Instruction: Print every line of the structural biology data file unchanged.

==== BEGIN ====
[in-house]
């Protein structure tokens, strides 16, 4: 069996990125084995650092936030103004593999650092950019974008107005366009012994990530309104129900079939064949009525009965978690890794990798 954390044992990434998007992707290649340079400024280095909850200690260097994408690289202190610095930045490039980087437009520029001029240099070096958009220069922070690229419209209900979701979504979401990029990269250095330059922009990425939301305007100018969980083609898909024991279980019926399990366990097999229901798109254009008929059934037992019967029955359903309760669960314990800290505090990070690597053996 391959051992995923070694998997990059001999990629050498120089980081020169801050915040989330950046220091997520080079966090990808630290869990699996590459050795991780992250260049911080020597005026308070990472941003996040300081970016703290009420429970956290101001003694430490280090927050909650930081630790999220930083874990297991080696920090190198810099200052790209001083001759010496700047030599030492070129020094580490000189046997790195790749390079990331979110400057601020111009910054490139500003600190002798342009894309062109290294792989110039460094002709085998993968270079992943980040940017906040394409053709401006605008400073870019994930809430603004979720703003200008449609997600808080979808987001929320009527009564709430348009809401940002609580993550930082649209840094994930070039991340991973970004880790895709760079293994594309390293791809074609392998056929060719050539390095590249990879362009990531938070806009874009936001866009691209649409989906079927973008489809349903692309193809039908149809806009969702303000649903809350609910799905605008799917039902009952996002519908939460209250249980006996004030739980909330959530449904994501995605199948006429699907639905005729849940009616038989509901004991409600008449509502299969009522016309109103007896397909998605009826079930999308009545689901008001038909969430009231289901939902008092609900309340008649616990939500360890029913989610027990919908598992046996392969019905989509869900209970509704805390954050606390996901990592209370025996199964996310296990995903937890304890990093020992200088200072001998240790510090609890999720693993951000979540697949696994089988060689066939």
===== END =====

[in-house]
């Protein structure tokens, strides 16, 4: 069996990125084995650092936030103004593999650092950019974008107005366009012994990530309104129900079939064949009525009965978690890794990798 954390044992990434998007992707290649340079400024280095909850200690260097994408690289202190610095930045490039980087437009520029001029240099070096958009220069922070690229419209209900979701979504979401990029990269250095330059922009990425939301305007100018969980083609898909024991279980019926399990366990097999229901798109254009008929059934037992019967029955359903309760669960314990800290505090990070690597053996 391959051992995923070694998997990059001999990629050498120089980081020169801050915040989330950046220091997520080079966090990808630290869990699996590459050795991780992250260049911080020597005026308070990472941003996040300081970016703290009420429970956290101001003694430490280090927050909650930081630790999220930083874990297991080696920090190198810099200052790209001083001759010496700047030599030492070129020094580490000189046997790195790749390079990331979110400057601020111009910054490139500003600190002798342009894309062109290294792989110039460094002709085998993968270079992943980040940017906040394409053709401006605008400073870019994930809430603004979720703003200008449609997600808080979808987001929320009527009564709430348009809401940002609580993550930082649209840094994930070039991340991973970004880790895709760079293994594309390293791809074609392998056929060719050539390095590249990879362009990531938070806009874009936001866009691209649409989906079927973008489809349903692309193809039908149809806009969702303000649903809350609910799905605008799917039902009952996002519908939460209250249980006996004030739980909330959530449904994501995605199948006429699907639905005729849940009616038989509901004991409600008449509502299969009522016309109103007896397909998605009826079930999308009545689901008001038909969430009231289901939902008092609900309340008649616990939500360890029913989610027990919908598992046996392969019905989509869900209970509704805390954050606390996901990592209370025996199964996310296990995903937890304890990093020992200088200072001998240790510090609890999720693993951000979540697949696994089988060689066939």